I searched for something the least voguish. The location was an embassy though the occasion was only a job interview. London was in verdure with its tree-fringed roads. Sunrays multiplied in my eyes that beamed with joy – my first job interview since I graduated only three months ago. The interviewees hardly noticed my entrance into a very spacious room, each absorbed in one’s gigantic thoughts. Only a woman in her forties approached me and started explaining how important the teaching position was for her, being a breadwinner with three children. She made me feel guilty before I obtained the job.
I arrived in Tunis very late at night. A family whom I met at the airport had chaperoned me all the way. They must have felt it their duty to guard the virtue of a twenty-eight-year-old, travelling on her own. They kindly drove me out of the capital to a little town on their way further down and I was effusive in expressing my gratitude and parted with them after securing a very humble hotel room. I was anxious to see what the morning would bring, my first day in a much-thought-of appointment.
I had assumed the setting would be a modern type of town but there were too many cafeterias where only men sat and so much dust and dirt. I took the bus to the university and found that I had no choice in what subjects I was to teach. The place was so primitive and I gathered that a lot of UN Aid was involved because the area was afflicted with diseases of all kinds. Always quick in assessing my whereabouts, I never delayed a decision that pressed heavy on my mind. However, it took a fly’s bite to fill my sail with flight. Its choice of my eyelid made me overreact. I quickly padded the afflicted spot with a piece of cotton dampened with alcohol, which made it triple its size. I had to close the right eye most of the time and use the left one in securing the next flight home.
Abandoned by the taxi driver who chose not to proceed to the capital’s city center for incomprehensible reasons, I stood under the blazing sun. There was no shade and no taxi responded to my timid signals. I must have been standing in the wrong place. A taxi driver eventually took pity on me and drove me to a hotel whose reservation personnel eyed me with suspicion, having accepted the help of a young man who shared the burden of the heavy luggage that hindered my movement. We must have looked like a dubious couple, or it could have been my skirt. My suitability to book a hotel room was probably assessed according to the length of the exposed part of my leg. I was discourteously told that there were no vacant rooms left. The kind young man insisted that he would not abandon me before securing me a room. My face must have spelled the strain under which I writhed and my swelling eye simmered in the boiling beads that dripped from my forehead. He asked whether I could afford the expensive type. I assented and attempted to quicken my stride.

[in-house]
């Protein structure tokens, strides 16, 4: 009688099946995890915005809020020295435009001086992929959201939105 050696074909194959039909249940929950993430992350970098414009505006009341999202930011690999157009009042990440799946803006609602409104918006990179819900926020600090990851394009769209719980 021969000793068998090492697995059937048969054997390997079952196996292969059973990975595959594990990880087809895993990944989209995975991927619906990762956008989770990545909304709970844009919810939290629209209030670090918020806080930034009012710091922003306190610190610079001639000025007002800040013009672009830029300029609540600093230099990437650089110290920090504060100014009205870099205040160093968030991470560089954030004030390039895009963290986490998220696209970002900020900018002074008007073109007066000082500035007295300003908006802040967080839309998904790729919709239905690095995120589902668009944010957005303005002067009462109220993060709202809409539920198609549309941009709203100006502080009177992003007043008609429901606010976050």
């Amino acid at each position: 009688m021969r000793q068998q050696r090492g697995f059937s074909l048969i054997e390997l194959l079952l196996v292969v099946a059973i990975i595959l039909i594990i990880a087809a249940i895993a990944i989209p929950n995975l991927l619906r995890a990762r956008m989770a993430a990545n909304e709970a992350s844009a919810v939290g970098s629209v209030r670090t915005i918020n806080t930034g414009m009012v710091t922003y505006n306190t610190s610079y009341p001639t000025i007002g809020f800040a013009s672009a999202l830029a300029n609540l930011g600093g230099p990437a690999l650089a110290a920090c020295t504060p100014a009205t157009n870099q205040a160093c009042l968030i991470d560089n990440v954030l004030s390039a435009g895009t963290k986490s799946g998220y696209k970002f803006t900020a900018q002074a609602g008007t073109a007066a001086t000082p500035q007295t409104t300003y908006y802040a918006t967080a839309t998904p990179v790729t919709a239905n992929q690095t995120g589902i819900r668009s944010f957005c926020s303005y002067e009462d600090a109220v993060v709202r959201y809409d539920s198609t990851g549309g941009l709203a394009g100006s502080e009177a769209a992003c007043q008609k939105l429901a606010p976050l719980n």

Having secured a room in a five-star hotel, I headed to the pharmacy and displayed the mound on my eye, which had considerably grown in size. The pharmacist whistled at the enormity of the swelling. He informed me that the culprit must have been a very rare breed of flies that thrived in that part of the globe. I could not tell him that though the fly had rendered me temporarily one-eyed, I was grateful for its inspiring love bite. With the sightseeing I managed to do in the capital, I marveled at the painful contrast between the beauty of its suburbs and the kingdom of dust at which my teaching services were required. In Carthage, one young man pestered me with an invitation for a pizza, while the traffic warden who stood nearby watched the scene with keen interest. I was being sexually harassed and he stood awaiting the invitation’s outcome. I kept a stony face and quickened my pace. A single rebuke would have heralded a scene. He soon gave up his chase. My strides overtaxed his strength.
In the evening, I watched television in my own room and took to Boy George’s The Crying Game, which, with the lachrymal deluge it induced, inflated the left eyelid to create a semi-perfect match with the love-stricken one, along with a waterfall of regrets tumbling upon the ledge of my mouth for having come to that African version of Wonderland.